Dark Reading is part of the Informa Tech Division of Informa PLC

This site is operated by a business or businesses owned by Informa PLC and all copyright resides with them.Informa PLC's registered office is 5 Howick Place, London SW1P 1WG. Registered in England and Wales. Number 8860726.

Operations

10/22/2019
08:00 AM
Connect Directly
Twitter
LinkedIn
Google+
RSS
E-Mail
50%
50%

How Much Security Is Enough? Practitioners Weigh In

Most IT and security pros surveyed say they could afford some, but not all, of the minimum security needed to protect themselves.

How much security do you need to effectively protect your organization's infrastructure? Most (84% of) IT decision-makers say they can't afford the minimum amount, according to new study from Cisco.

Researchers with Cisco surveyed 80 IT decision-makers on security budgeting and planning and found that more than half (56%) had experienced a significant security event - a breach, intrusion, or malware infection - in the past year, and 94% admit they have further to go to implement effective security practices.

There is a silver lining in that most companies know where they need help: 95% of respondents say they can identify which data and systems in the business require the most protection. The problem is that it's not just money holding them back. Expertise, capability, and influence, along with budget, all play a role in security, says Wendy Nather, Cisco's head of advisory CISOs.

Some organizations have a lot of money and expertise, so they know what they need to do. Some have the influence to communicate their security needs to vendors, partners, and other third parties who can fulfill their requests. But budget, expertise, and influence don't guarantee capability if the organization operates in a heavily regulated industry, for example, she adds.

"It's not that they're incapable, but they have constraints in that environment they might not be able to get around," she says. An airplane manufacturer has influence, Nather continues, but new technology will have to be carefully tested, in one airplane at a time, before it's rolled out. In the public sector, it's difficult to justify upgrading equipment when everything works fine. Public sector technology is designed to maximize taxpayer's dollars, not keep up with security.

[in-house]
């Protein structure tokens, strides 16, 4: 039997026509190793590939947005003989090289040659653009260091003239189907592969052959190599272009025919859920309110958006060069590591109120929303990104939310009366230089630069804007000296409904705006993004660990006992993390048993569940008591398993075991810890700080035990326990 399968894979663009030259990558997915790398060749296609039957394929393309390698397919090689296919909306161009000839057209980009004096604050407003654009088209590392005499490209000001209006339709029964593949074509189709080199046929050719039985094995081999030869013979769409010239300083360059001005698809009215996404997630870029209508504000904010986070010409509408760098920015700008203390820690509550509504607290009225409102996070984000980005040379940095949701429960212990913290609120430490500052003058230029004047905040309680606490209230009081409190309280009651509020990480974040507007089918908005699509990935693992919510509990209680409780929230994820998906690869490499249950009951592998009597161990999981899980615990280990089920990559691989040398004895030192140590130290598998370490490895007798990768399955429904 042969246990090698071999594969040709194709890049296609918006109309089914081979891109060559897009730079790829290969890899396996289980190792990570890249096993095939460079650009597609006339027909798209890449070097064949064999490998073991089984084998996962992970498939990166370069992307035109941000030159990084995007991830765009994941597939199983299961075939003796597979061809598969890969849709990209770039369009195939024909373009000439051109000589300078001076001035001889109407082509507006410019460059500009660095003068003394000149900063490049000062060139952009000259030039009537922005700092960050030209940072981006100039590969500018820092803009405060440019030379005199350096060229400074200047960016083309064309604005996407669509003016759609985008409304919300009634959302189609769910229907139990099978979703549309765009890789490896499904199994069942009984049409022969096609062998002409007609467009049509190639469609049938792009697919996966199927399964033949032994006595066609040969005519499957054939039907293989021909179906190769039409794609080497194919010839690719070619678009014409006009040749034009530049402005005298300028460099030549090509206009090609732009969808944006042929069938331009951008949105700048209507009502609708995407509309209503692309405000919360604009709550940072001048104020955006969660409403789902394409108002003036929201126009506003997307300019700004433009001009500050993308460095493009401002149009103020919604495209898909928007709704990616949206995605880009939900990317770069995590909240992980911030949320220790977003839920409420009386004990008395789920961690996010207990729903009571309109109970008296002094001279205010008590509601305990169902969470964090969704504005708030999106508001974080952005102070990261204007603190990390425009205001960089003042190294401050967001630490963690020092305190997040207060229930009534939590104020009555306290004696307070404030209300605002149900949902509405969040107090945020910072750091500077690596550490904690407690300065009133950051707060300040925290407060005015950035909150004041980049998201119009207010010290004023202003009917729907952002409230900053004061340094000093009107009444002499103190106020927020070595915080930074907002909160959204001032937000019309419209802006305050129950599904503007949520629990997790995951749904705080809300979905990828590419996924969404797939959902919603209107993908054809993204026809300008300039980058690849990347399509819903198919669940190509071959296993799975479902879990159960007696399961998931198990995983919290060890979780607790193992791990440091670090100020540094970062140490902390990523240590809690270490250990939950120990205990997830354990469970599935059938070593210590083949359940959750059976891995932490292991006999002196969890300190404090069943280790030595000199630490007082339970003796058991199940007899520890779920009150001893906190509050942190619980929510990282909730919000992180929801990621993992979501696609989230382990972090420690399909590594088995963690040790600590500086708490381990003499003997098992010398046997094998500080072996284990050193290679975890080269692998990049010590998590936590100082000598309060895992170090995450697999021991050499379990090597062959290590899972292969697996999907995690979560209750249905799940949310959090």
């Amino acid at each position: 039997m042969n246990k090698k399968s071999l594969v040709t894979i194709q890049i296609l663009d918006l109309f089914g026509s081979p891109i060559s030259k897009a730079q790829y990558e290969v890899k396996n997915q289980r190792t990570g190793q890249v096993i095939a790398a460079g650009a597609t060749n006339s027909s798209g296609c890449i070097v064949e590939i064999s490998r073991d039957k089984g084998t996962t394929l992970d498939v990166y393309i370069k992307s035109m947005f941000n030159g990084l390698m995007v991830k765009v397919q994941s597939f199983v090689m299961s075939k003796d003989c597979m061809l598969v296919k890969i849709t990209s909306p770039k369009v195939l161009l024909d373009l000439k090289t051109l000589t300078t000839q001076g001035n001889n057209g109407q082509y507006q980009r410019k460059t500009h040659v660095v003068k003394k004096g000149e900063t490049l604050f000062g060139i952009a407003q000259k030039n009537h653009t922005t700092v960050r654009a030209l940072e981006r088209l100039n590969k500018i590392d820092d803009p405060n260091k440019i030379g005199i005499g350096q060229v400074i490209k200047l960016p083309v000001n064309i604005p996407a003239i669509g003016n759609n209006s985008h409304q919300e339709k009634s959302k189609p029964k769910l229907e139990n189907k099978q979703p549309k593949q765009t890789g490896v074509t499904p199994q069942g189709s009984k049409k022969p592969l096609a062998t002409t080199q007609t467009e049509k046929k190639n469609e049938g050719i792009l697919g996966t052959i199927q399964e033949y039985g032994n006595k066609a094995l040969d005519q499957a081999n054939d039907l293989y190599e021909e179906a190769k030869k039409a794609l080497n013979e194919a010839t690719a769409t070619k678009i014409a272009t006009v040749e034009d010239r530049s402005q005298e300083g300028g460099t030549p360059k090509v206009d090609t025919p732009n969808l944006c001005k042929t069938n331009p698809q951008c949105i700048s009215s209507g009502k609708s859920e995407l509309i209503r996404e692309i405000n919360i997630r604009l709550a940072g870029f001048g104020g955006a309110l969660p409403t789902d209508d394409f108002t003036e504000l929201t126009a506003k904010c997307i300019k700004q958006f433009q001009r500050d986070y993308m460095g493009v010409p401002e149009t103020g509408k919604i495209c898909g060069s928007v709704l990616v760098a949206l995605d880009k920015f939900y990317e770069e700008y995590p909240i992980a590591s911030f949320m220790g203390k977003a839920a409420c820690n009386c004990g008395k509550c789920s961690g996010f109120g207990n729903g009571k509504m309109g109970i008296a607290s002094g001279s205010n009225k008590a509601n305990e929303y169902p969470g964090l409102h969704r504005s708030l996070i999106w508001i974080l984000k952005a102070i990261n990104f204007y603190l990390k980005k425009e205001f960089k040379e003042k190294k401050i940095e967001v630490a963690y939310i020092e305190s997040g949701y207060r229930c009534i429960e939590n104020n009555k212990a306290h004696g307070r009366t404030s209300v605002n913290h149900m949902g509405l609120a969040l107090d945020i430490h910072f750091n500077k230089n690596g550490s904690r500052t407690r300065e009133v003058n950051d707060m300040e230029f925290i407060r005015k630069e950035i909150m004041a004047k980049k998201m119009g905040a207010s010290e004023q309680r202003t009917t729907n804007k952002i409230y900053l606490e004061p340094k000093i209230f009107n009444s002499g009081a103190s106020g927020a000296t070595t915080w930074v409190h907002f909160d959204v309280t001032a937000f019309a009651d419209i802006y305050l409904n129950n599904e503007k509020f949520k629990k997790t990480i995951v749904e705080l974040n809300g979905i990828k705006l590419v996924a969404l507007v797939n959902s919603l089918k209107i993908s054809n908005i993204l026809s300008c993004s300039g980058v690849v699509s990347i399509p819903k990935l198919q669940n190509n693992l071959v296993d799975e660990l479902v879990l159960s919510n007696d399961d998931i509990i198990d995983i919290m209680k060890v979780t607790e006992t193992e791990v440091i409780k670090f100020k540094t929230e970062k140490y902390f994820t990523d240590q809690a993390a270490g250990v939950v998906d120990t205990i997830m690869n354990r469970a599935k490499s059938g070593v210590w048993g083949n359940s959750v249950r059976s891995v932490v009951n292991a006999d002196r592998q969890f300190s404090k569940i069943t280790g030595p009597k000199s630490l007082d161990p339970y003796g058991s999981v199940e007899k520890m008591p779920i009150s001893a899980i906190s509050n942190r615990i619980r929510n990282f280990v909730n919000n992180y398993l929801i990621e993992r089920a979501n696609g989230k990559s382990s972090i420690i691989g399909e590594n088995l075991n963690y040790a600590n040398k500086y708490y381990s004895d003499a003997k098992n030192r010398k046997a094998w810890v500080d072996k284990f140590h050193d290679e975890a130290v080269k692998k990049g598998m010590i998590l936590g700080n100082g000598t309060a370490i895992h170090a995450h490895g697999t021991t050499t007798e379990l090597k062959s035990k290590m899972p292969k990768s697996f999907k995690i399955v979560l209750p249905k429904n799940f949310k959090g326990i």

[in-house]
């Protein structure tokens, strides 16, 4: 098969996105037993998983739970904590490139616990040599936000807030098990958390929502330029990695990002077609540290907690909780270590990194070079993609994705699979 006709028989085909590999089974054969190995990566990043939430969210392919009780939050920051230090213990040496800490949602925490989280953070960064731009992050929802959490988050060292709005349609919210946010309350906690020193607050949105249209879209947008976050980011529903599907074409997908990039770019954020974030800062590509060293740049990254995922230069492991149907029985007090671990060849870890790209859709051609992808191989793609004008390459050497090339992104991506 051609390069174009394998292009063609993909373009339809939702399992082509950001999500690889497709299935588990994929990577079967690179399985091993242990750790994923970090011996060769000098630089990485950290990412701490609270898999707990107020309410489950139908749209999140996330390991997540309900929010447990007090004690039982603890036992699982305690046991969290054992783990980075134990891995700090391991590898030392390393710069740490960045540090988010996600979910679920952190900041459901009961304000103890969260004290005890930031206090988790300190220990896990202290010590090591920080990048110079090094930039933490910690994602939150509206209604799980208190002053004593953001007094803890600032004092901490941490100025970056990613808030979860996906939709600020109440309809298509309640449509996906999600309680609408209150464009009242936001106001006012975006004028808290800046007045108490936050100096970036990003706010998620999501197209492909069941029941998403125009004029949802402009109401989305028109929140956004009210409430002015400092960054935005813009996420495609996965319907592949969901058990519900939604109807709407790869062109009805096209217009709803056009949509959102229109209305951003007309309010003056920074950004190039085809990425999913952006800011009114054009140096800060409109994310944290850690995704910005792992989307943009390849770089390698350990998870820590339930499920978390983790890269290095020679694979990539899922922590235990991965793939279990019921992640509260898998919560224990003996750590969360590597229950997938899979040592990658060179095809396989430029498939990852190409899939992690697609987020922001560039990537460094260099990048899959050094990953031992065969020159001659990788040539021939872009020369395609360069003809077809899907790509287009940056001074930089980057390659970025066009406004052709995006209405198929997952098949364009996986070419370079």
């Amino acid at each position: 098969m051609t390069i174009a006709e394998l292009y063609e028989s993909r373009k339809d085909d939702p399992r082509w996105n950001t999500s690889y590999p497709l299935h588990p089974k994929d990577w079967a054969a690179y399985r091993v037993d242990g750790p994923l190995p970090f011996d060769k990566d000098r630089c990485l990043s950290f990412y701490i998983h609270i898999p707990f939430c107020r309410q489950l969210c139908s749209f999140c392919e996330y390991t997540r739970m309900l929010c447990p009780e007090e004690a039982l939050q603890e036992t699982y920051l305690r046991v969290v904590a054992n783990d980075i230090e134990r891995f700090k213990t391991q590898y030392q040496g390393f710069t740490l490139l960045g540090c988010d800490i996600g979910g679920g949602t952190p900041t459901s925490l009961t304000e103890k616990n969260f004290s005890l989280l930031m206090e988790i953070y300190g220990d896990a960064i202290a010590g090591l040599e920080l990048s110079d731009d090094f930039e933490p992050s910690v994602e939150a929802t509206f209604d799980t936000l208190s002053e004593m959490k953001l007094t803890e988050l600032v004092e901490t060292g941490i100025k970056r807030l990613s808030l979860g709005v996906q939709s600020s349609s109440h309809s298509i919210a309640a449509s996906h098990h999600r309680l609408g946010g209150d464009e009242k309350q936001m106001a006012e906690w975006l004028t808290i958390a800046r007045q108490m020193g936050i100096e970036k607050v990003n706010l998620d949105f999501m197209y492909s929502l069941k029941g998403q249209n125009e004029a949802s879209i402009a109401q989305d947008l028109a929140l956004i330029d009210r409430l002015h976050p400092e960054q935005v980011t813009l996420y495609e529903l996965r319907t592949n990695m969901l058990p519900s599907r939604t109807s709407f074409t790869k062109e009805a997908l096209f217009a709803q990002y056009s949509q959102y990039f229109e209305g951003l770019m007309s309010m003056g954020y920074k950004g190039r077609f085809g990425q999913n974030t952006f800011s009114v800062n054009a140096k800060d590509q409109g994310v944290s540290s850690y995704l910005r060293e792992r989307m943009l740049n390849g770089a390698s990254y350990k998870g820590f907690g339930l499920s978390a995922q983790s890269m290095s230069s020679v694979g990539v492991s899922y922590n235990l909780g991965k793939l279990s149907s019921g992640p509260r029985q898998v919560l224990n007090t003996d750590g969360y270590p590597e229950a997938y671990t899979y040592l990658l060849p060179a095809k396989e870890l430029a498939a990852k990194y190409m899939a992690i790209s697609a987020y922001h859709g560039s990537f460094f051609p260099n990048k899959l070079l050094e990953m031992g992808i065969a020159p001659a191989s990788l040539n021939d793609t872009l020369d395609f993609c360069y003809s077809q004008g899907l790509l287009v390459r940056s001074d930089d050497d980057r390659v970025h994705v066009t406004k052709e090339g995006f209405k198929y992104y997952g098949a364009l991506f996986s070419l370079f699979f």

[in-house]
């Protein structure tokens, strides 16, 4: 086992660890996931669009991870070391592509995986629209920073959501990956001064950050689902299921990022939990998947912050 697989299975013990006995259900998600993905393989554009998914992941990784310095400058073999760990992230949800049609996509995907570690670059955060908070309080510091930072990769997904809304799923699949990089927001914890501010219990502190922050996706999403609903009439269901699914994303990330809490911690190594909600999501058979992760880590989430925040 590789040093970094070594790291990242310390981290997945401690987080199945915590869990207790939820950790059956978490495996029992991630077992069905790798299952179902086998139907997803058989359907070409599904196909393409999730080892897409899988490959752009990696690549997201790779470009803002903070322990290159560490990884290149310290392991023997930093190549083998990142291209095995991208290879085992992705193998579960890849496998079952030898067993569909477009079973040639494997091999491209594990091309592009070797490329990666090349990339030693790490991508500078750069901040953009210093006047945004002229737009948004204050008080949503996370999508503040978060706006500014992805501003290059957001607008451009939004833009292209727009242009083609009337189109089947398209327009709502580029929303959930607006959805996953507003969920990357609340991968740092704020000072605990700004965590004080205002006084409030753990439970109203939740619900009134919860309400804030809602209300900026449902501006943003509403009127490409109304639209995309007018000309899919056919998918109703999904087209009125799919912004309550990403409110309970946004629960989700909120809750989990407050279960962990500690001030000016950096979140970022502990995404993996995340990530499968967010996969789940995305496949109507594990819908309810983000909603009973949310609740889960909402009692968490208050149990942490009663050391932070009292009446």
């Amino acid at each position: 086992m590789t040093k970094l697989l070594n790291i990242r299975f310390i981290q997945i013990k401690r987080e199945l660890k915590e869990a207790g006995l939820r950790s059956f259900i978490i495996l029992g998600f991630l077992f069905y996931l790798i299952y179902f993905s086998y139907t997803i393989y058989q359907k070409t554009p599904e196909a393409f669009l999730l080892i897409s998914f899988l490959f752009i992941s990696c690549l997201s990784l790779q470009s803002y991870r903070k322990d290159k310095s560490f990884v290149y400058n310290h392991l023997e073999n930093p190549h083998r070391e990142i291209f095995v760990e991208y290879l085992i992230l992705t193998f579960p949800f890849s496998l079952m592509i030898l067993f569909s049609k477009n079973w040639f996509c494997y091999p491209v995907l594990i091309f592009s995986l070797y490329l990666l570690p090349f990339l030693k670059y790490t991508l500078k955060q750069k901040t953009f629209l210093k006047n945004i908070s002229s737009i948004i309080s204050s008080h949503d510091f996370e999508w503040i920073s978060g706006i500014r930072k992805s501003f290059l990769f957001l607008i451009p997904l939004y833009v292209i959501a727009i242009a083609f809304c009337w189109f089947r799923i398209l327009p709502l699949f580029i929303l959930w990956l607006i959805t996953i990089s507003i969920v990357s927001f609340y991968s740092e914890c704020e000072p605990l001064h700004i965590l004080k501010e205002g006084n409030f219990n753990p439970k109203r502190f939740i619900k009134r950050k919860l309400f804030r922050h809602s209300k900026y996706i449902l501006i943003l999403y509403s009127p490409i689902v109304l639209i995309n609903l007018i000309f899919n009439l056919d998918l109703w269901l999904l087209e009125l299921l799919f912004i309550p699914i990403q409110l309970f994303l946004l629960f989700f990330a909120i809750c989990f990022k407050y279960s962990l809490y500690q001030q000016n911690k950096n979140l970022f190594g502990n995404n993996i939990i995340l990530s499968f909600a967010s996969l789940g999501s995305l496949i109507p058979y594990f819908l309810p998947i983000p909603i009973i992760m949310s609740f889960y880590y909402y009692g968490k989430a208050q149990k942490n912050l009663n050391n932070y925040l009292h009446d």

"Because there are four factors, if you don't have any one of them, that can really hamper your program," she says. Influence, for one, can make a big difference: 86% of organizations with 10,000+ employees learn of security vulnerabilities and incidents that affect them from affected vendors or partners, compared with just 60% of businesses with fewer than 1,000 employees.

Breaking Down Budgets

Among mid-market organizations (250-999 employees), 46% spend under $250,000 on security each year and 43% spend $250,000 to $999,999. Among enterprise organizations (1,000-9,999 employees), 57% spend between $250,000 and $999,999, 23% spend less than $250,000, and 20% spend at least $1 million. Half of large enterprises (more than 10,000 employees) spend $1 million or more on security each year and 43% spend between $250,000 and $999,999.

To an extent, more money drives confidence: 27% of organizations spending at least $1 million on security say they can afford the minimum level of protection they need, compared with only nine percent of those spending $250,000 to $999,999. However, the smallest organizations reported greater confidence in their security measures than midmarket firms spending more.

"What interests me is the midrange organizations – not so much in how much they're spending, but what effect that spending has or doesn't have," says Nather. "They most often reported feelings of not doing enough … most often the ones to say they couldn't spend as much as they needed." Nineteen percent of the smallest businesses said they could afford the minimum amount of security they needed, compared with seven percent of midmarket organizations.

Could it be that smaller companies don't perceive themselves as targets and aren't as worried? Possibly, Nather notes, but organizations of all sizes can appear on attackers' radar because of their operation or business function; not necessarily for their size. If a business swaps to a new ecommerce platform known to be vulnerable, attackers can take aim no matter how big it is.

Seeking Security Skills

Budget isn't the only factor challenging midrange organizations, Cisco researchers report. Among organizations with 1,000-9,999 employees, only 23% rely most heavily on internal staff for security expertise, compared with 37% of respondents overall. And while it's good businesses feel they can use external resources for help, they should be able to use internal staff for help with critical topics like user experience, process design, risk analysis, and incident response.

"Security talent, especially senior talent, is very hard to find," Nather says. "Unfortunately, a lot of organizations are in the position of competing with security vendors for that talent."